Yes, lottery money and/or a wealthy sponsor would doubtless help but, please, everyone, look at the website organfoundation.org.uk. There has been so much unnecessary speculation on this thread! The job is already in hand, and the website gives the proposed new specification (which does appear to be a restoration of the original Cavaillé-Coll). The trustees of the Manchester Cavaillé-Coll Organ Foundation include Simon Leach and Christopher Stokes. There is much more information on the website.
  5. Rowland Wateridge

    Manchester Town Hall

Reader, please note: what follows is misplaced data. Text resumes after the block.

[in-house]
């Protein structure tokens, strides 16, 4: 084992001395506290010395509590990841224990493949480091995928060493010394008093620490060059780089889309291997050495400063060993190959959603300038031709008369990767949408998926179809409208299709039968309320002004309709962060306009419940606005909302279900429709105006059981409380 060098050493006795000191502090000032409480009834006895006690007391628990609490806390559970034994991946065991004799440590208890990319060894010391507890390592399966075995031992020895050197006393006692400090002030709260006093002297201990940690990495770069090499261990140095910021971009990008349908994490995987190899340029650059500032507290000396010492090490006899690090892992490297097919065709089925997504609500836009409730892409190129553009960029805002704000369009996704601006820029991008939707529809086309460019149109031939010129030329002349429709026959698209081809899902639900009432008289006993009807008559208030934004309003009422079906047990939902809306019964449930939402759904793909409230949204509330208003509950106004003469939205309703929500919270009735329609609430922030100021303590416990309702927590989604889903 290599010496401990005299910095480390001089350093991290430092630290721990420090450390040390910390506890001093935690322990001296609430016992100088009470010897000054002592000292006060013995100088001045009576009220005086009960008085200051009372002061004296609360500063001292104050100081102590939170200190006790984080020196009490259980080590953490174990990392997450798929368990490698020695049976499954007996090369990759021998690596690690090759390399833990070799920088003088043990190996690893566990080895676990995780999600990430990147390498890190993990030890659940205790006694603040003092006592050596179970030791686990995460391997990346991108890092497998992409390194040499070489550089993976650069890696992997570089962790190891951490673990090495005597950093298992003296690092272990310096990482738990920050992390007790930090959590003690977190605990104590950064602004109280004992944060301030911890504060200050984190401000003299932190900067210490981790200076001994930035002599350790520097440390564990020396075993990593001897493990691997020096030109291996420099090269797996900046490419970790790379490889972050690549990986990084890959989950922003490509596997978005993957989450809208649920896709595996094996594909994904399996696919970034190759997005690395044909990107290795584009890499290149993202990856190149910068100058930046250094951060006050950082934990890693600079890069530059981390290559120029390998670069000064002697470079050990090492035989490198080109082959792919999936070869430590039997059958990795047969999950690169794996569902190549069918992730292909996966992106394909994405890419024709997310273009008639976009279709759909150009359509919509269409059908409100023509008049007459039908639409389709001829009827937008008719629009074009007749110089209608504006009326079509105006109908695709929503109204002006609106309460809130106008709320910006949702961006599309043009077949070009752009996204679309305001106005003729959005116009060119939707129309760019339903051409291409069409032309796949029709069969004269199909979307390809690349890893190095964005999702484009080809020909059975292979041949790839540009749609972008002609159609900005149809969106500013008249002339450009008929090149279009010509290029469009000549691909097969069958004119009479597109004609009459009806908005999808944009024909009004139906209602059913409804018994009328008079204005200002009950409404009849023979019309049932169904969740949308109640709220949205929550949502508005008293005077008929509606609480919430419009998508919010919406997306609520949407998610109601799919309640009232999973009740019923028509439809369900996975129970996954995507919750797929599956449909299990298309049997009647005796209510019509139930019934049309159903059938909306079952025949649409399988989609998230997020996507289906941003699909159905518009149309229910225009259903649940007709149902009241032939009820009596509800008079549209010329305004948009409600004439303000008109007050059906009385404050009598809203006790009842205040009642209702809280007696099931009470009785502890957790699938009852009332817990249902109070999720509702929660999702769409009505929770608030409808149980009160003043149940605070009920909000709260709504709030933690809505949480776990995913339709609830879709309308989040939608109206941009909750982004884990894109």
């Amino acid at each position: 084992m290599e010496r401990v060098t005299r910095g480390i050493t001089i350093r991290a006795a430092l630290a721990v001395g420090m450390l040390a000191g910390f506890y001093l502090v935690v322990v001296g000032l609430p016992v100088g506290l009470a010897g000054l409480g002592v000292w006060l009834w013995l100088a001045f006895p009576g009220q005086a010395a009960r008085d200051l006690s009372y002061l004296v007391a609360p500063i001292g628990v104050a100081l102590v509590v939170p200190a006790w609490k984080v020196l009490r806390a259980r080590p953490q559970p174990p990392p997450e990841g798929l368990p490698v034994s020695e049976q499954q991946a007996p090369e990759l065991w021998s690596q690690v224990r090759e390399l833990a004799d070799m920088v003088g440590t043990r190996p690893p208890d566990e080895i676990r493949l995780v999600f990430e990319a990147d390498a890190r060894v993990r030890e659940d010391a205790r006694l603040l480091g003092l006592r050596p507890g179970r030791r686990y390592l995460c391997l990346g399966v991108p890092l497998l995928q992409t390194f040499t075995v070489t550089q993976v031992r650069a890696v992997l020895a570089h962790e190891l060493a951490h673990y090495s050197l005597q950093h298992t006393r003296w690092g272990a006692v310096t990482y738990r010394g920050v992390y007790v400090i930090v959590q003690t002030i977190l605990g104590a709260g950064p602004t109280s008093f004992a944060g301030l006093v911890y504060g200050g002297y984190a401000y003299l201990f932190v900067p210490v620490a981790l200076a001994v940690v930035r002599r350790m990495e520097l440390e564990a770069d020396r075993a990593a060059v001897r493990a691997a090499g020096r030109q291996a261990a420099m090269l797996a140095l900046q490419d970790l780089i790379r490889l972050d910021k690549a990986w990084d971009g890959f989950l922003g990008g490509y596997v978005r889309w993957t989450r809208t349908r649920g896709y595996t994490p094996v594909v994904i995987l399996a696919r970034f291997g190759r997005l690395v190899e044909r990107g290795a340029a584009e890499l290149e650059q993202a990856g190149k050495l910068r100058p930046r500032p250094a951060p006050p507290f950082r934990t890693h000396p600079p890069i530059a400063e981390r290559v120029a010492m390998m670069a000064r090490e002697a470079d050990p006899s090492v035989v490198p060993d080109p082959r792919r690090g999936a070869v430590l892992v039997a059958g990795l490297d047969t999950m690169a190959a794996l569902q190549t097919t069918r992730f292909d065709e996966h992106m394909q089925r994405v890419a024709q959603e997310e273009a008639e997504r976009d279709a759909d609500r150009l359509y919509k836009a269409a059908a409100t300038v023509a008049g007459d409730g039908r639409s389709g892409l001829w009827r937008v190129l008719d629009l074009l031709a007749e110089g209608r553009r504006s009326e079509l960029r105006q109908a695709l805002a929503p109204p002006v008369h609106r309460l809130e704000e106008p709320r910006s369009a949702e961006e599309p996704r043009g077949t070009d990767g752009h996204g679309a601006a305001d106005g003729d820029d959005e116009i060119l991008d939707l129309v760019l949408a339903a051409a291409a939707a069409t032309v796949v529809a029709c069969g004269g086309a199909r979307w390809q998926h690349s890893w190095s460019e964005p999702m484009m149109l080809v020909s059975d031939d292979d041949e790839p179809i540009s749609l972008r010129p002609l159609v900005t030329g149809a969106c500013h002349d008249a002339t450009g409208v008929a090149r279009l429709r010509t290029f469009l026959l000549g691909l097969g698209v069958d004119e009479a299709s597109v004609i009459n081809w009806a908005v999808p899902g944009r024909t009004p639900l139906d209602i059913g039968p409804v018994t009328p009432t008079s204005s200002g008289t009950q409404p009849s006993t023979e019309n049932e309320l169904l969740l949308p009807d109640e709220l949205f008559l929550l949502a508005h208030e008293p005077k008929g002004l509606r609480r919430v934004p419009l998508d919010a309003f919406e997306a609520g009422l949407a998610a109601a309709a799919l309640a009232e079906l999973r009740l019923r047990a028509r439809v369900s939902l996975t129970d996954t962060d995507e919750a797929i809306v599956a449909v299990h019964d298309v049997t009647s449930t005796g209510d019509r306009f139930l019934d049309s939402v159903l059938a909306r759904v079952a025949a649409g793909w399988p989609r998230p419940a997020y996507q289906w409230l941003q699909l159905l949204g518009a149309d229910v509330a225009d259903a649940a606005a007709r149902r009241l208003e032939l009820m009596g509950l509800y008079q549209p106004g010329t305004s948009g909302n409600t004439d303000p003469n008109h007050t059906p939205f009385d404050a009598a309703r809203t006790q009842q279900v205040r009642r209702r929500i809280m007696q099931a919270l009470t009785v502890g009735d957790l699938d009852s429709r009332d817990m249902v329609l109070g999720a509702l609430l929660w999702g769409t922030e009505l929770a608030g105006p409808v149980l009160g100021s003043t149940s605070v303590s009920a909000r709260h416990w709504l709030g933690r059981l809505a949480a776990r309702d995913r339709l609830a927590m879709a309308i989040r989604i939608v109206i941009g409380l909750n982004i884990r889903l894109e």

Much debate here, but does anyone actually know what is happening at the Town Hall? The City Council were considering a proposal from The Manchester Cavaillé-Coll Organ Foundation last year for the organ’s restoration. The 2017 Kenneth Tickell organ in Manchester Cathedral is known as the ‘Stoller Organ’, named after the principal donor.
  6. Rowland Wateridge

    Manchester Town Hall

    At today’s date organrecitals.com lists 416 different organists giving recitals at 240 different UK venues, mostly in the winter months. The figures are larger at other times. There is no shortage of recitals or talented players in this country. Obviously audience sizes vary. Publicity is important but sometimes sadly lacking.
  7. Rowland Wateridge

    Manchester Town Hall